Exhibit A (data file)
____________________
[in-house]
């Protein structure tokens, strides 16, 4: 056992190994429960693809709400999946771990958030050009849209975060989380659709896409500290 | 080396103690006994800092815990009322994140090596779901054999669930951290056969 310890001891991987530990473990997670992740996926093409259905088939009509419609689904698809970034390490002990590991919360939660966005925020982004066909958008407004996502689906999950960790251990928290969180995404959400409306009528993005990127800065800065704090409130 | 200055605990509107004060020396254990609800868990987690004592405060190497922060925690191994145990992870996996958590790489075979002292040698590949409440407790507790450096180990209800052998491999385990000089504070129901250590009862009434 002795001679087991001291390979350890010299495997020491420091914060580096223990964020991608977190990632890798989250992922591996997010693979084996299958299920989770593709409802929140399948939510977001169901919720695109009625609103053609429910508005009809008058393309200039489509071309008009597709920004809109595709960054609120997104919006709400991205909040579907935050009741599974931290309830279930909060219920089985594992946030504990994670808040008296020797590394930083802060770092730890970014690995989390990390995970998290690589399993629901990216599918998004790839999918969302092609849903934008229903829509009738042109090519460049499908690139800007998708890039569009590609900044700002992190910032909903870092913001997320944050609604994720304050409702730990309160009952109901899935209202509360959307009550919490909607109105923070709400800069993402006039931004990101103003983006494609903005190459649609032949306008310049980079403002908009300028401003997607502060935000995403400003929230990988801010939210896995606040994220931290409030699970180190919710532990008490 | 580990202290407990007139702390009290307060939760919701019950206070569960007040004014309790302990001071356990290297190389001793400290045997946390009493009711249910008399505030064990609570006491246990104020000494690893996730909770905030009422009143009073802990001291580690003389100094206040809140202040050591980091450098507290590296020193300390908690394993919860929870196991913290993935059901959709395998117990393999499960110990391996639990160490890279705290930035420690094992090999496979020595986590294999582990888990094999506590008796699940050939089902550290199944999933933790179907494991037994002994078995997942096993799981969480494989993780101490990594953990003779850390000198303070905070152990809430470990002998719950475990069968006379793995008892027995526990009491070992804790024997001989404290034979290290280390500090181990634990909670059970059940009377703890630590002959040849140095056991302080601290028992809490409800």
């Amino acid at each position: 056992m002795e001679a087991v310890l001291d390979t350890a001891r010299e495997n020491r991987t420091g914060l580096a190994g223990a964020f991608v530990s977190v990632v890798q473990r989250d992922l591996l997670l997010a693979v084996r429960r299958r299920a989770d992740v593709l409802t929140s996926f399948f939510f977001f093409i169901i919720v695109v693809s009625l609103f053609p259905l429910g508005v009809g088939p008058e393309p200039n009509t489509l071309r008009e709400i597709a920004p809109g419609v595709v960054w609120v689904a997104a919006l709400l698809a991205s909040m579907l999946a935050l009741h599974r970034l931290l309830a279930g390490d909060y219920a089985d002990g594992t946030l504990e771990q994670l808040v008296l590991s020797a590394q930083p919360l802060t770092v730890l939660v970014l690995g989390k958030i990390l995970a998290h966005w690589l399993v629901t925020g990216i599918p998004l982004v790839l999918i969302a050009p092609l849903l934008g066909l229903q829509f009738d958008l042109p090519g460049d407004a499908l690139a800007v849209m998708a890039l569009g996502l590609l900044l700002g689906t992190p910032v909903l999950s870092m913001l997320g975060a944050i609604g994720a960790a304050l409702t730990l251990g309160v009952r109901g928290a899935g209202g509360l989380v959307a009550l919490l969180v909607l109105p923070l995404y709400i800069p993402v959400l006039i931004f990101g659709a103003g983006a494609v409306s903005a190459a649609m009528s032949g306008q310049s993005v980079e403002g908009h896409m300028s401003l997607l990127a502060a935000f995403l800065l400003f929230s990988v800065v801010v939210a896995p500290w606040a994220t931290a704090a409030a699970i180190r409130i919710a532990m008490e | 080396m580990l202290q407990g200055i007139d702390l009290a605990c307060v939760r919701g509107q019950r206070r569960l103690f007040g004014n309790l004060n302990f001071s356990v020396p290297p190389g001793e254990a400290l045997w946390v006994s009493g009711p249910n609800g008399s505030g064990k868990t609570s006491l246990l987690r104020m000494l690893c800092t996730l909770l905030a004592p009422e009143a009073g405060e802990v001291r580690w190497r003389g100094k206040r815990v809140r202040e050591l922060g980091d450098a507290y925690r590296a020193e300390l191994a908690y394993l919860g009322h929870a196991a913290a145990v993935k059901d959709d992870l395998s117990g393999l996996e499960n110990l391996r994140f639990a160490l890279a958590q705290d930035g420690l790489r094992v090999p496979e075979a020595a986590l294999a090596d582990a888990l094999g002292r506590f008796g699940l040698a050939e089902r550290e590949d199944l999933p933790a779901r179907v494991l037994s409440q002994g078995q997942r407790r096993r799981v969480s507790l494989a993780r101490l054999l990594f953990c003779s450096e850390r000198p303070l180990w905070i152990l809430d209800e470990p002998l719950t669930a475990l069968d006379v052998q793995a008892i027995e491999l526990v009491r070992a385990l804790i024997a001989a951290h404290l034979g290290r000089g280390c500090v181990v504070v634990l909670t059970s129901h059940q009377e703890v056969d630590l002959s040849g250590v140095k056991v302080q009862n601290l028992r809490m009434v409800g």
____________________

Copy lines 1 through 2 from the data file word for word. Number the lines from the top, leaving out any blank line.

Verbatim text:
[in-house]
């Protein structure tokens, strides 16, 4: 056992190994429960693809709400999946771990958030050009849209975060989380659709896409500290 | 080396103690006994800092815990009322994140090596779901054999669930951290056969 310890001891991987530990473990997670992740996926093409259905088939009509419609689904698809970034390490002990590991919360939660966005925020982004066909958008407004996502689906999950960790251990928290969180995404959400409306009528993005990127800065800065704090409130 | 200055605990509107004060020396254990609800868990987690004592405060190497922060925690191994145990992870996996958590790489075979002292040698590949409440407790507790450096180990209800052998491999385990000089504070129901250590009862009434 002795001679087991001291390979350890010299495997020491420091914060580096223990964020991608977190990632890798989250992922591996997010693979084996299958299920989770593709409802929140399948939510977001169901919720695109009625609103053609429910508005009809008058393309200039489509071309008009597709920004809109595709960054609120997104919006709400991205909040579907935050009741599974931290309830279930909060219920089985594992946030504990994670808040008296020797590394930083802060770092730890970014690995989390990390995970998290690589399993629901990216599918998004790839999918969302092609849903934008229903829509009738042109090519460049499908690139800007998708890039569009590609900044700002992190910032909903870092913001997320944050609604994720304050409702730990309160009952109901899935209202509360959307009550919490909607109105923070709400800069993402006039931004990101103003983006494609903005190459649609032949306008310049980079403002908009300028401003997607502060935000995403400003929230990988801010939210896995606040994220931290409030699970180190919710532990008490 | 580990202290407990007139702390009290307060939760919701019950206070569960007040004014309790302990001071356990290297190389001793400290045997946390009493009711249910008399505030064990609570006491246990104020000494690893996730909770905030009422009143009073802990001291580690003389100094206040809140202040050591980091450098507290590296020193300390908690394993919860929870196991913290993935059901959709395998117990393999499960110990391996639990160490890279705290930035420690094992090999496979020595986590294999582990888990094999506590008796699940050939089902550290199944999933933790179907494991037994002994078995997942096993799981969480494989993780101490990594953990003779850390000198303070905070152990809430470990002998719950475990069968006379793995008892027995526990009491070992804790024997001989404290034979290290280390500090181990634990909670059970059940009377703890630590002959040849140095056991302080601290028992809490409800």